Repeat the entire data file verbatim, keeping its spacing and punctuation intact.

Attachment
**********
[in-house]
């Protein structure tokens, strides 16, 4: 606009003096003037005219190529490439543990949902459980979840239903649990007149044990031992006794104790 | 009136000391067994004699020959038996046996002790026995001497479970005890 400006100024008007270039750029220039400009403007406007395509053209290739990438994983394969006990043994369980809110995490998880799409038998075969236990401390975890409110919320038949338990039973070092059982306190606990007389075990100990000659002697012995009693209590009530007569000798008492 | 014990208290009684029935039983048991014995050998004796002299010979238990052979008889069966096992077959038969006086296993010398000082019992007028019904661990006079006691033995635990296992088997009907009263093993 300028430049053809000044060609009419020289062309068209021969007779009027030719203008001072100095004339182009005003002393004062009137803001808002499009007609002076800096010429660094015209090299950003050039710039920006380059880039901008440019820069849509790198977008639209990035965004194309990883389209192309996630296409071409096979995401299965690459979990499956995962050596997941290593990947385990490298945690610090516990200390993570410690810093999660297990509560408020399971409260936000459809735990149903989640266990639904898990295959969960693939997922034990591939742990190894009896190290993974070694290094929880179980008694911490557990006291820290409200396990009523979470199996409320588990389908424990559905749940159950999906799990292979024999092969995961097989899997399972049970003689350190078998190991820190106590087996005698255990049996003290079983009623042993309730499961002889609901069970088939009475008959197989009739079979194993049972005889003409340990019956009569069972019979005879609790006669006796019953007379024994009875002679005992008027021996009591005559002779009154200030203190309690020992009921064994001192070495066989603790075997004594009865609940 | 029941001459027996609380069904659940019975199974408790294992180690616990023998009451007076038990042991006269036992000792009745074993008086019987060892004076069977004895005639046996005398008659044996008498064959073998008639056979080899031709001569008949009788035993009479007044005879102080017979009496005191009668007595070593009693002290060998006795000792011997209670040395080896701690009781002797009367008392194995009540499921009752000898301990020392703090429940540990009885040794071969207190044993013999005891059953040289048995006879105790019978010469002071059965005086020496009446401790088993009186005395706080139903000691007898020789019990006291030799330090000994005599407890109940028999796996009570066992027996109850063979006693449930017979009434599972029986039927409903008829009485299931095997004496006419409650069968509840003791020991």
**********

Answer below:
[in-house]
């Protein structure tokens, strides 16, 4: 606009003096003037005219190529490439543990949902459980979840239903649990007149044990031992006794104790 | 009136000391067994004699020959038996046996002790026995001497479970005890 400006100024008007270039750029220039400009403007406007395509053209290739990438994983394969006990043994369980809110995490998880799409038998075969236990401390975890409110919320038949338990039973070092059982306190606990007389075990100990000659002697012995009693209590009530007569000798008492 | 014990208290009684029935039983048991014995050998004796002299010979238990052979008889069966096992077959038969006086296993010398000082019992007028019904661990006079006691033995635990296992088997009907009263093993 300028430049053809000044060609009419020289062309068209021969007779009027030719203008001072100095004339182009005003002393004062009137803001808002499009007609002076800096010429660094015209090299950003050039710039920006380059880039901008440019820069849509790198977008639209990035965004194309990883389209192309996630296409071409096979995401299965690459979990499956995962050596997941290593990947385990490298945690610090516990200390993570410690810093999660297990509560408020399971409260936000459809735990149903989640266990639904898990295959969960693939997922034990591939742990190894009896190290993974070694290094929880179980008694911490557990006291820290409200396990009523979470199996409320588990389908424990559905749940159950999906799990292979024999092969995961097989899997399972049970003689350190078998190991820190106590087996005698255990049996003290079983009623042993309730499961002889609901069970088939009475008959197989009739079979194993049972005889003409340990019956009569069972019979005879609790006669006796019953007379024994009875002679005992008027021996009591005559002779009154200030203190309690020992009921064994001192070495066989603790075997004594009865609940 | 029941001459027996609380069904659940019975199974408790294992180690616990023998009451007076038990042991006269036992000792009745074993008086019987060892004076069977004895005639046996005398008659044996008498064959073998008639056979080899031709001569008949009788035993009479007044005879102080017979009496005191009668007595070593009693002290060998006795000792011997209670040395080896701690009781002797009367008392194995009540499921009752000898301990020392703090429940540990009885040794071969207190044993013999005891059953040289048995006879105790019978010469002071059965005086020496009446401790088993009186005395706080139903000691007898020789019990006291030799330090000994005599407890109940028999796996009570066992027996109850063979006693449930017979009434599972029986039927409903008829009485299931095997004496006419409650069968509840003791020991």